July 13, 2007
Delaware Chancery Court and Auctions
The most interesting part of the new trilogy of opinions by Vice Chancellor Strine on private equity buyouts are his discussions on what a target board must do to secure the highest price. In Lear the board did not violate its Revlon duties in securing the highest price and in Topps and Netsmart Technologies it did (or was likely to have, they were preliminary injunction motions). The error in Netsmart was in not exploring a deal with "strategic buyers" as well as the private equity fund buyers. The Judge, although asked to do so by the plaintiffs, did not fault the Special Committee's blow- by- blow negotiating strategy with the private equity buyers, however. Similarly in Lear, although critical of the Special Committee's specific negotiations as "far from ideal," the Judge refused say they were a violation of the board's legal duties. Finally, in Topps, the Judge found the negotiations leading up to a merger agreement were reasonable. The mistake the board made was the "go shop" period; the board refused a higher bid and then refused to waive a standstill agreement with the second buyer (so it could not mount a tender offer or make public comment). Again the court focused on structural decisions, not individual bargaining strategy, although the line was closer in the Topps case than the earlier two. Slowly, the court is elaborating a list of "don'ts" for those negotiating private equity buyouts.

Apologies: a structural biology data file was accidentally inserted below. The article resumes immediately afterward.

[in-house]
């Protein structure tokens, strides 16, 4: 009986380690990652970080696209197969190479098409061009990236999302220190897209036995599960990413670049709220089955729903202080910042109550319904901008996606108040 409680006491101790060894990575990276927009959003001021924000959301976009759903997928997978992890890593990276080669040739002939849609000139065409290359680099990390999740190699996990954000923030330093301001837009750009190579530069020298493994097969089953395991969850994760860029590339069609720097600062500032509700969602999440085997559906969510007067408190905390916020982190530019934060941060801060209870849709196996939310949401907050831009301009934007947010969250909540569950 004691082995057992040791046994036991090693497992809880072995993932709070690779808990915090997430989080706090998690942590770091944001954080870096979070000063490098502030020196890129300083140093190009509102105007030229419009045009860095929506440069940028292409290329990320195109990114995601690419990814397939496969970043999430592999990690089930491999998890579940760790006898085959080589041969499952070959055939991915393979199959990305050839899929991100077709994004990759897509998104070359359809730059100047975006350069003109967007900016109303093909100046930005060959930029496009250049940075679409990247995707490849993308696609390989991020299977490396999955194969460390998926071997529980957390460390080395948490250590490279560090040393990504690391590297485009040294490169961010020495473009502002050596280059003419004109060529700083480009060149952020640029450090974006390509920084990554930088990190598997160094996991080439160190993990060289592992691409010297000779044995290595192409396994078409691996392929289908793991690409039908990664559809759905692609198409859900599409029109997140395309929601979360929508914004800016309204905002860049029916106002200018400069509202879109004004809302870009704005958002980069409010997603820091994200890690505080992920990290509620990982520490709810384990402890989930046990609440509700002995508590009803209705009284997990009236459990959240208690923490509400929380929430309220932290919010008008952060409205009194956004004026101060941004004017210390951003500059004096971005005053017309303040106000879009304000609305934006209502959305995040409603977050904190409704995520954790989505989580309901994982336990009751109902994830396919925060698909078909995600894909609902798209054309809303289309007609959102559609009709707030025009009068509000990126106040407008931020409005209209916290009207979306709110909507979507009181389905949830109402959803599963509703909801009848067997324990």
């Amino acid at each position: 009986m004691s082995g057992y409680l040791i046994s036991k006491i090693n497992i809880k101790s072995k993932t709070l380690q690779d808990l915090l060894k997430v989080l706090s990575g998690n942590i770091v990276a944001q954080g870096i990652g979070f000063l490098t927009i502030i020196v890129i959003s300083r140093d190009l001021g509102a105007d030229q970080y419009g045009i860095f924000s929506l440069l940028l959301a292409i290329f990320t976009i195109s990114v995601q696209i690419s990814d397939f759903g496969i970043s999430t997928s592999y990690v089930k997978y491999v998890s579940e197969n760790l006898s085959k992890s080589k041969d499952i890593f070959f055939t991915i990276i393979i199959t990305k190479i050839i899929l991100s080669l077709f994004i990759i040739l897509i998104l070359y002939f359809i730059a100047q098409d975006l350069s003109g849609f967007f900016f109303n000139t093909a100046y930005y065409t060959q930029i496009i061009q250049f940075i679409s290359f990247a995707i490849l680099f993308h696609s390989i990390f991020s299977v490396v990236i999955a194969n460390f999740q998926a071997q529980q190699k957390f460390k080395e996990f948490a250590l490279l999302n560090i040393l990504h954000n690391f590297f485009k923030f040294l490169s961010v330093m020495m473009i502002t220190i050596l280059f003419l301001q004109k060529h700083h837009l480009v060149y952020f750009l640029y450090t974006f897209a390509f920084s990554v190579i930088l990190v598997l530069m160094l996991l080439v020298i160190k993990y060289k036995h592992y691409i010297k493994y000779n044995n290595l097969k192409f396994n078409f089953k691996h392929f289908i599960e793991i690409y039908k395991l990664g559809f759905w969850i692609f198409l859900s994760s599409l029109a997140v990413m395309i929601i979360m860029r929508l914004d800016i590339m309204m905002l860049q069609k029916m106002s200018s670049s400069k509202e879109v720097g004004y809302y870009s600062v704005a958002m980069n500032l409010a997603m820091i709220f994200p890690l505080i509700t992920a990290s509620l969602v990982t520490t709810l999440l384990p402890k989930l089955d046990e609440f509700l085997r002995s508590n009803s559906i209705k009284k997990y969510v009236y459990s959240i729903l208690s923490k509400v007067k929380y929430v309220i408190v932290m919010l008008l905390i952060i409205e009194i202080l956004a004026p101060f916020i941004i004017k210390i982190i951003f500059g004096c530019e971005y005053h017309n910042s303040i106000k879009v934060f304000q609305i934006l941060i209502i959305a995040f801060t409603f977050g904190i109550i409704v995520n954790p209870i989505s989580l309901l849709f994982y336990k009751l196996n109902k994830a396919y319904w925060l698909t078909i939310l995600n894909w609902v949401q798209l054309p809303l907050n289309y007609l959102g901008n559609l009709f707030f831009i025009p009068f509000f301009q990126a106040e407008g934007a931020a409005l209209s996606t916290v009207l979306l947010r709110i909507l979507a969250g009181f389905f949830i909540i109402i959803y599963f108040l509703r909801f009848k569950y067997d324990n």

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The burden of proof seems to be, disproportionatly, on the target boards to prove why they did not accept the highest bid. Unbelievable, the depth to which the courts will go, in exploring private business stategies.
Posted by: Jack Payne | Jul 20, 2007 3:24:03 PM